Higher oil fails to lift stock but yen, low-risk debt in favor

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[February 03, 2016]  By Nigel Stephenson

LONDON (Reuters) - A rise in oil prices on Wednesday failed to lift European stocks, which instead sagged on weak earnings, prompting investors to seek safety in the Japanese yen, gold and low-risk government debt.

U.S. crude moved back above $30 a barrel and global benchmark Brent rose 52 cents to $33.24 after Russia reiterated its openness to talking with OPEC about output cuts - but only after a third consecutive day of oil price losses in Asia had weighed on regional stock markets.

Wall Street, however, looked set to open about 0.2 percent higher, according to index futures.

Oil prices, down 70 percent in the last 18 months as investors have fretted about global growth and an economic slowdown in China, have been a major factor behind a torrid start to the year for stocks.

The pan-European FTSEurofirst 300 index is down nearly 10 percent this year while the U.S. S&P 500 has lost 6.9 percent.

Market turmoil has in turn boosted expectations of further central bank stimulus measures. The Bank of Japan (BOJ) last week became the latest major central bank to introduce negative interest rates. Many in markets expect the European Central Bank (ECB) will ease policy further next month.

"There is still a lot of vulnerability in stock markets and the euro remains quite strong, which is adding pressure on the ECB to take action," BNP Paribas European rate strategist, Patrick Jacq said.

The FTSEurofirst 300 stocks index fell 0.3 percent on Wednesday, hit by weak earnings reports, although Swiss seeds and pesticides group Syngenta rose 6 percent after ChemChina agreed to buy the company for $43 billion.

Germany's DAX index slid 1 percent and Britain's FTSE 100  was off 0.5 percent.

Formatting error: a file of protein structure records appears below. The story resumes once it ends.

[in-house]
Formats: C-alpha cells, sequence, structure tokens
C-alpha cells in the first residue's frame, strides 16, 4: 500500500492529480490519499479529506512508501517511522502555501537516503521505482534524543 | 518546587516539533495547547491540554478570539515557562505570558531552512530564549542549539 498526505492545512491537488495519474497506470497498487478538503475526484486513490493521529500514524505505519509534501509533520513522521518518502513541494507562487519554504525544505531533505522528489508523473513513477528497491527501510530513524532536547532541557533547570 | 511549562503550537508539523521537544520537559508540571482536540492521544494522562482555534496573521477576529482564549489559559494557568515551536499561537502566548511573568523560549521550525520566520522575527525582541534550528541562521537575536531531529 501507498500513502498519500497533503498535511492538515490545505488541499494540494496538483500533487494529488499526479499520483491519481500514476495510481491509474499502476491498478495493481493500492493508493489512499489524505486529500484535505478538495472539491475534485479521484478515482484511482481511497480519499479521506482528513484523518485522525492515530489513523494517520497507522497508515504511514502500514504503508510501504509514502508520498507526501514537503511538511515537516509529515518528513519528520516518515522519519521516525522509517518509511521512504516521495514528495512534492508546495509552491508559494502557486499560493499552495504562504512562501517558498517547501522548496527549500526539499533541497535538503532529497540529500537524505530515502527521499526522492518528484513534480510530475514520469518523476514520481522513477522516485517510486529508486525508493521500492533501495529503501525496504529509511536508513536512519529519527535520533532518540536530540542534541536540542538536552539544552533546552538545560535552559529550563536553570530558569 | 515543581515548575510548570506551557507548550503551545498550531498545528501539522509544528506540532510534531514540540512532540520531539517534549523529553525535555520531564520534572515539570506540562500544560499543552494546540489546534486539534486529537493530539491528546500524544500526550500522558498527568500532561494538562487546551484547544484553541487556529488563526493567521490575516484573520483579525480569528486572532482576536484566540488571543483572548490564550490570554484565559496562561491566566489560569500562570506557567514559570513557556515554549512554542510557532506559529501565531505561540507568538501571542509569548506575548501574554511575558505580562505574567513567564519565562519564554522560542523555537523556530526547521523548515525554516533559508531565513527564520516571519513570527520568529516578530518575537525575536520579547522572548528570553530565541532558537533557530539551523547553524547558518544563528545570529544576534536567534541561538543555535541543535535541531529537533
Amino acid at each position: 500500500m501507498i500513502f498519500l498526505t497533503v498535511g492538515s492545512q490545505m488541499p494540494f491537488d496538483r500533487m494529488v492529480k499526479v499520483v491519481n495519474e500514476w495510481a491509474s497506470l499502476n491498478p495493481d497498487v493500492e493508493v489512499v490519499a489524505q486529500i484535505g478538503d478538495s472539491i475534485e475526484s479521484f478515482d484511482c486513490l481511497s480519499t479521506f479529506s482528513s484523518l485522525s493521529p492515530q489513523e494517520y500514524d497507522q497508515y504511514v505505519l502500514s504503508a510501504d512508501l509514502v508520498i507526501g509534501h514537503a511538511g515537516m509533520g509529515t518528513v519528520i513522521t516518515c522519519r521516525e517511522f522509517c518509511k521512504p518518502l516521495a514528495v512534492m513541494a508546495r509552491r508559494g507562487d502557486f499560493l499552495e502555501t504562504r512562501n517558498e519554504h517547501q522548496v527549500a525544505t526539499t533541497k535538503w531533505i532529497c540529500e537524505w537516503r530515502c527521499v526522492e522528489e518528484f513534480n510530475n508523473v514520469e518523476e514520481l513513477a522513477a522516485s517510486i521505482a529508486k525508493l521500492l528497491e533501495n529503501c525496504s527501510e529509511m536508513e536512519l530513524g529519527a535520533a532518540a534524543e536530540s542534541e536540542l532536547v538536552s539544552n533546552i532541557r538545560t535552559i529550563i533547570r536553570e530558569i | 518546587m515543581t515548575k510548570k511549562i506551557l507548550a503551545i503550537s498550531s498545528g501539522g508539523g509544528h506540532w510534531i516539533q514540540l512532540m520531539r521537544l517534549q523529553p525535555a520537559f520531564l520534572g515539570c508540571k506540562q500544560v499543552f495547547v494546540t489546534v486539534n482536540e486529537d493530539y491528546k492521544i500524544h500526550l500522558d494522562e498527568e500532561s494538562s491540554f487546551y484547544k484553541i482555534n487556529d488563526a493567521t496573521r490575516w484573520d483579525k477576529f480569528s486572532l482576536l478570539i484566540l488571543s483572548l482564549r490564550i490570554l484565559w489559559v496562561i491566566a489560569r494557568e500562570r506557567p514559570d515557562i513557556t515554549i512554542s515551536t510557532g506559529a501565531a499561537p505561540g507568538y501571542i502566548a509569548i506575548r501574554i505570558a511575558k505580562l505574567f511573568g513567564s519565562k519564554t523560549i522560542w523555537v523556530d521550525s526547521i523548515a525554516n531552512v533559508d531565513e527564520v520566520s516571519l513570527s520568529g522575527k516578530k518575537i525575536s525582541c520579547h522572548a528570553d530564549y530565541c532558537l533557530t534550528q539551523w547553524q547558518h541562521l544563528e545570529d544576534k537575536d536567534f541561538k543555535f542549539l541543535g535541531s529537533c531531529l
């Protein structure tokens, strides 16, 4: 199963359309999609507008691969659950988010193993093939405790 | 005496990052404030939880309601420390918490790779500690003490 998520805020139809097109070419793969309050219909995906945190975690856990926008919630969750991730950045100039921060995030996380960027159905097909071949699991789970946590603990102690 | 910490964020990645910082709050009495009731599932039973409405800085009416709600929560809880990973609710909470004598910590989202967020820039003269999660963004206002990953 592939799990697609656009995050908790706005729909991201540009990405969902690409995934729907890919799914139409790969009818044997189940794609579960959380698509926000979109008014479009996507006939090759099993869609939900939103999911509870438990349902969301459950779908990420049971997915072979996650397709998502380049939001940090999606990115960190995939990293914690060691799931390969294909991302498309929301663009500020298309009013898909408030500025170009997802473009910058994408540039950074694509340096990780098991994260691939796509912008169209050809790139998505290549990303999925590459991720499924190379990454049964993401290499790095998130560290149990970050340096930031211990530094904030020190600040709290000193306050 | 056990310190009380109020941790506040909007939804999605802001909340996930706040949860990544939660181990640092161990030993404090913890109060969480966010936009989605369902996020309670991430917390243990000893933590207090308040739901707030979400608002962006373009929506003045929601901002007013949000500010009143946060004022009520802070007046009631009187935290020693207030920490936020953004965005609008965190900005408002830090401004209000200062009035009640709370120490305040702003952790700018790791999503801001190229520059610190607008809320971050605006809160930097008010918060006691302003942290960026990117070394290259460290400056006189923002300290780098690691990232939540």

Data on Wednesday showed euro zone businesses had a disappointing start to 2016, with growth in January matching the worst seen last year.

On Wednesday, MSCI's broadest index of Asia-Pacific shares outside Japan fell 1.7 percent.

Japan's Nikkei <.N225> closed down 3.2 percent, hit by weak oil and a strong yen, wiping out almost all the gains it made after the BOJ became the latest major central bank to introduce negative interest rates.

Chinese shares dipped 0.4 percent.

Stock market weakness has driven investors into the shelter of low-risk government debt. Two-year yields on bonds from euro zone benchmark issuer Germany and Japanese five- and 10-year yields hit record lows on Wednesday.

Yields on 10-year U.S. Treasury bonds hit 10-month lows on Tuesday.

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Germany sold nearly 4 billion euros of five-year binds at a record low yield at auction of -0.24 percent.

"Record low yields don't appear to be giving people a headache and at the margin the auction is supportive for the ECB to do what is currently expected, which is a 10 basis point cut in the deposit rate next month," said Commerzbank rate strategist David Schnautz.

German 10-year yields  were last flat on the day at 0.31 percent.


In currency markets, the Japanese yen <JPY=>, which tends to be bought by investors in times of risk aversion, was 0.4 percent stronger on the day at 119.58 per dollar. It hit a six-week low of 121.70 per dollar after the BOJ's policy meeting on Friday.

"Risk sentiment is pretty fragile, so we are seeing yen being supported," ING currency strategist Petr Krpata said.

The Chinese yuan weakened to a three-week low against the dollar, hurt in part by expectations of a major currency transaction for ChemChina's bid for Syngenta.

The euro was flat at $1.0917 while sterling, which touched a three-week high on Tuesday after European Council President Donald Tusk presented proposals to keep Britain in the European Union, firmed 0.6 percent to close to $1.45, a three-week high.

Gold, also viewed as a safe-haven by investors, held close to three-week highs. It last traded at $1,127.50, flat on the day.

(Additional reporting by Hideyuki Sano in Tokyo, Dhara Ranasinghe, Sudip Kar-Gupta and Anirban Nag in London; Editing by Mark Heinrich)

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